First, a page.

Retirement Answer Man

Retirement planning takes many different forms, but to effectively manage your money in retirement it is important to know the types of investment accounts that are available. This is why I am hosting the Asset Allocation Ingredients series. 

Over the course of this series, we explore what goes into your investment mix. This episode focuses on separately managed accounts. You’ll learn what they are and their advantages and disadvantages. 

Make sure to stick around for the listener questions segment to hear answers to questions from listeners like you. 

What is transformation?

Transformation means a dramatic change in form or appearance. However, there are many transformations we can make in life that aren’t physical. Common life transformations occur when we leave school and enter the professional world, go from single to married life, and of course, from working to retired. 

A transformation can be triggered by a few different things. It could be triggered by a life event, or it could be a gradual change over time, or simply by you looking for a change in your life. Are you working towards any transformations in your life? 

What is a separately managed account?

A separately managed account is a portfolio managed by a third party. Essentially, you are assigning the management of funds to a money manager who is implementing the portfolio that you have hired them for. 

A separately managed account is different from an ETF or mutual fund in that you open an investment account at a firm and the account manager will build the portfolio based on the strategy you choose. It’s like a mutual fund that is completely unwrapped. You own each individual position in that account rather than in a bundle. 

What are the advantages and disadvantages of separately managed accounts?

Some advantages to SMAs are: 

  • You have access to institutional managers that don’t manage mutual funds.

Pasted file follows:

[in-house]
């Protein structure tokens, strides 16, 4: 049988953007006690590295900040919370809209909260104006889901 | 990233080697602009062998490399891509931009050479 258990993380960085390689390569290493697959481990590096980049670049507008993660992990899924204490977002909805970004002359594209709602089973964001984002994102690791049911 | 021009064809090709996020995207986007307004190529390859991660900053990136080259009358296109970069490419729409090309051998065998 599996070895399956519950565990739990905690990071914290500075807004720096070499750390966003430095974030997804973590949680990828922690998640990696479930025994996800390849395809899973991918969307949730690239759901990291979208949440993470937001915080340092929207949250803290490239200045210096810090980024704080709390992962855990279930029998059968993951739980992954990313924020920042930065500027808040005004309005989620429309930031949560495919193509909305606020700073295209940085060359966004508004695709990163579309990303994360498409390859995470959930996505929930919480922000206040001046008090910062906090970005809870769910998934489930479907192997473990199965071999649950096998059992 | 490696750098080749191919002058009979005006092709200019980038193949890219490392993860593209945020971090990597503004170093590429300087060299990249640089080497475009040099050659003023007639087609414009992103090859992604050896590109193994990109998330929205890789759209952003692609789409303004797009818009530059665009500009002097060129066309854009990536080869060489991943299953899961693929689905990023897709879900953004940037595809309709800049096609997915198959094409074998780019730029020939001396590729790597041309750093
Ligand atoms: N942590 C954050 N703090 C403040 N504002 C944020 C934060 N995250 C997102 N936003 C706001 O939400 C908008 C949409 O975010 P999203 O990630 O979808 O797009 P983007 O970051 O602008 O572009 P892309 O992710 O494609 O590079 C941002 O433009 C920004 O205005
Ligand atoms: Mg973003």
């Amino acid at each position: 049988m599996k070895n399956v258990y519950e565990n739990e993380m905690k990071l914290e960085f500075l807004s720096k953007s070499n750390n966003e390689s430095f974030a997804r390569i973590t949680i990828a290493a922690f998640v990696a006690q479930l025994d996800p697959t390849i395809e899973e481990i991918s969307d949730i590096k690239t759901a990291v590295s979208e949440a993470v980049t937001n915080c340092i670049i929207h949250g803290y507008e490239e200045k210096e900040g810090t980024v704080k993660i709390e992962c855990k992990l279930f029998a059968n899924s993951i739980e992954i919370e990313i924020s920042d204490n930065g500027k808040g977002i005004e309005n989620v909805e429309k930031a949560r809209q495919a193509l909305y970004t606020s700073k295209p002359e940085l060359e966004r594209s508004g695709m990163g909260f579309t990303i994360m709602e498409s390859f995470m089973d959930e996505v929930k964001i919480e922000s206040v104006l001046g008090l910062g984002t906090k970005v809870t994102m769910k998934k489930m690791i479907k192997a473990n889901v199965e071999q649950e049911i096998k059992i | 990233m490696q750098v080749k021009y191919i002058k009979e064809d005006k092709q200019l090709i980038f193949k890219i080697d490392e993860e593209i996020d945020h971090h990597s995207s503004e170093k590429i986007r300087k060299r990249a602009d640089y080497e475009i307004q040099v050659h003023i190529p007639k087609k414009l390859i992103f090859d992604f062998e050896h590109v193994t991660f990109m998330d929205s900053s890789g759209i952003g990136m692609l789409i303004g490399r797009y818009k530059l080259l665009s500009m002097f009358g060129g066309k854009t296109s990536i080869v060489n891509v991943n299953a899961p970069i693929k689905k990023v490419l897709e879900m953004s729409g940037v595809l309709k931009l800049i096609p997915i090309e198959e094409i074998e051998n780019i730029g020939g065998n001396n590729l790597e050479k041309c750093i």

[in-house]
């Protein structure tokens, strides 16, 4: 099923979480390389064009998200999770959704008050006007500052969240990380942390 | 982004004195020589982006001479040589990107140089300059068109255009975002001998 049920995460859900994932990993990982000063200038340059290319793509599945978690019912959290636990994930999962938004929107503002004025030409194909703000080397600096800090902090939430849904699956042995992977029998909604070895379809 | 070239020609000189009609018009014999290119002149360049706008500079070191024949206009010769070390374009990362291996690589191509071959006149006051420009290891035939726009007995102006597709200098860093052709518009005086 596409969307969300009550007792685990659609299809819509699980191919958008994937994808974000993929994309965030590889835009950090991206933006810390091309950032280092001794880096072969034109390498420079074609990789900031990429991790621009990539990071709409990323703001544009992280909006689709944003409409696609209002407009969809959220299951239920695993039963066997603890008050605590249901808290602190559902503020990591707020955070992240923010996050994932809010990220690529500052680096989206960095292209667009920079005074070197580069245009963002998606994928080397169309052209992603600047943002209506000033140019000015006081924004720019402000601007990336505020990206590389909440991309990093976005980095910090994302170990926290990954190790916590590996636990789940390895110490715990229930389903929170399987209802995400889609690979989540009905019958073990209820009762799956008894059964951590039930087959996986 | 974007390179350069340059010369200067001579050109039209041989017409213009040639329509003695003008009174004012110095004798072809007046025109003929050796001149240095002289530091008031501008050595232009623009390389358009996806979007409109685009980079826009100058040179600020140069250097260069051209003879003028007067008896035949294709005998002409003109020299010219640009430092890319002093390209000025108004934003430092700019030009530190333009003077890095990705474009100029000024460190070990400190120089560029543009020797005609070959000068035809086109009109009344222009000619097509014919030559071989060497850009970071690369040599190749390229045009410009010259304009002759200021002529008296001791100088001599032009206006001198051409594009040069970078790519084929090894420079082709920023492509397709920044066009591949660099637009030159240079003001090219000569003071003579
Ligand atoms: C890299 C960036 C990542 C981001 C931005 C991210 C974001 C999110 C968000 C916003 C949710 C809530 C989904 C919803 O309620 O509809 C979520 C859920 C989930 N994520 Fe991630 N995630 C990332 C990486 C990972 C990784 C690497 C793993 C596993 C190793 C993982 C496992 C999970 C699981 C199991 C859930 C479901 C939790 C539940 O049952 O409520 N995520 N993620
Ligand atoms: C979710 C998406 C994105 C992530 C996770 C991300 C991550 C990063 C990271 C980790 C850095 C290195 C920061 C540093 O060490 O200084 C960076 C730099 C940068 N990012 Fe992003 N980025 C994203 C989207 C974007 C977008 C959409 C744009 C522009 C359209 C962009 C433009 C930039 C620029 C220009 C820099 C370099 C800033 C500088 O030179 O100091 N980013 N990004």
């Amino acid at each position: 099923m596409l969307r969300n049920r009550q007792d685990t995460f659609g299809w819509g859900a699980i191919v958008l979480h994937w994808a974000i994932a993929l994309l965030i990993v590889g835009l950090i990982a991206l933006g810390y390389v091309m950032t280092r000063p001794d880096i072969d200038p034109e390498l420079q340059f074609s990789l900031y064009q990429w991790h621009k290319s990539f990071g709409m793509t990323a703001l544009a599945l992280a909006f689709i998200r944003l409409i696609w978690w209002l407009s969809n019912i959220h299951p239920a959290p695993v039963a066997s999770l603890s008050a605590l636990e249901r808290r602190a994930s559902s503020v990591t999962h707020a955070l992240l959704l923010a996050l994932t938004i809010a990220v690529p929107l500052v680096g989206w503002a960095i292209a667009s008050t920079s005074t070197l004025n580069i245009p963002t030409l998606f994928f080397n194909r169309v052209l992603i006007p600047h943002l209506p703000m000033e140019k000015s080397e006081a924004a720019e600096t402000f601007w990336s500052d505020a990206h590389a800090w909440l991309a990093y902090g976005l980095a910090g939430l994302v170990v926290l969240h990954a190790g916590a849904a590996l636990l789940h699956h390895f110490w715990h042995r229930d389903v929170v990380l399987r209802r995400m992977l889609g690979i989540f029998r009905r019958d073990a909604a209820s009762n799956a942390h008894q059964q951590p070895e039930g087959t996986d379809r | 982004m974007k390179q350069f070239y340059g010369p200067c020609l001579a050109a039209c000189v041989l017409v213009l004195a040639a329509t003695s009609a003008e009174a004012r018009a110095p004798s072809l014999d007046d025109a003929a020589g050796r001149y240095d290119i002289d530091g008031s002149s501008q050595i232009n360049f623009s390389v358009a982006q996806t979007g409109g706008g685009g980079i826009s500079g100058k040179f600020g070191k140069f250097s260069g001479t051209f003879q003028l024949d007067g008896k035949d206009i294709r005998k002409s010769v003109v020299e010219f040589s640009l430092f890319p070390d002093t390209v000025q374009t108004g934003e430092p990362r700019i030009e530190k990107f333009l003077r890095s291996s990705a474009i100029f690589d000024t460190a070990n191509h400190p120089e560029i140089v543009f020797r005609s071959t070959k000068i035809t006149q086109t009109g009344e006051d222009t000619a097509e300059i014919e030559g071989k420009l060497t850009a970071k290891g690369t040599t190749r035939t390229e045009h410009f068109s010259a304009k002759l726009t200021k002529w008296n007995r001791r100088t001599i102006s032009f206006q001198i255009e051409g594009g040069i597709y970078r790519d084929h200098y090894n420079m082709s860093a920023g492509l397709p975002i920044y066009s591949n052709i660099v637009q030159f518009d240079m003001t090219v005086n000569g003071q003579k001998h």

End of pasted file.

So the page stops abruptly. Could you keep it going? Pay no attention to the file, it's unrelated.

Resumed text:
• You can customize your account by setting restrictions on what is allowed. 
  • You maintain better control of the realization of gains and losses.

There are a few disadvantages:

  • There are fewer options to choose from.
  • The baseline to open an account is higher.
  • Fees are generally higher than other types of accounts.
  • They add more complexity to your portfolio.

Are separately managed accounts a part of your portfolio? What do you like about them?

What’s coming up next on Retirement Answer Man

Make sure to check out the next episode where we will explore UITs and structured notes. After this deep dive into the financial aspect of retirement, next month our focus will shift to the non-financial side of things. You won’t want to miss out on building your non-financial retirement plan.



  • [2:10] What is transformation?


  • [5:49] The basics of a separately managed account
  • [10:08] Disadvantages to this kind of structure for investments


  • [14:24] A thank you from Dennis
  • [18:21] How to choose mutual funds
  • [21:38] The tax deductibility of long-term care 
  • [23:52] How did I calculate the discount rate in the Retirement Plan Live webinar
  • [31:11] What do you do with tax liability on a net worth statement?


  • [34:05] Think about a transformation that you are working toward

Resources Mentioned In This Episode

Rock Retirement Club

Roger’s YouTube Channel - Roger That

BOOK - Rock Retirement  by Roger Whitney

Work with Roger

Roger’s Retirement Learning Center

Direct download: RAM374.mp3
Category:general -- posted at: 9:44pm CDT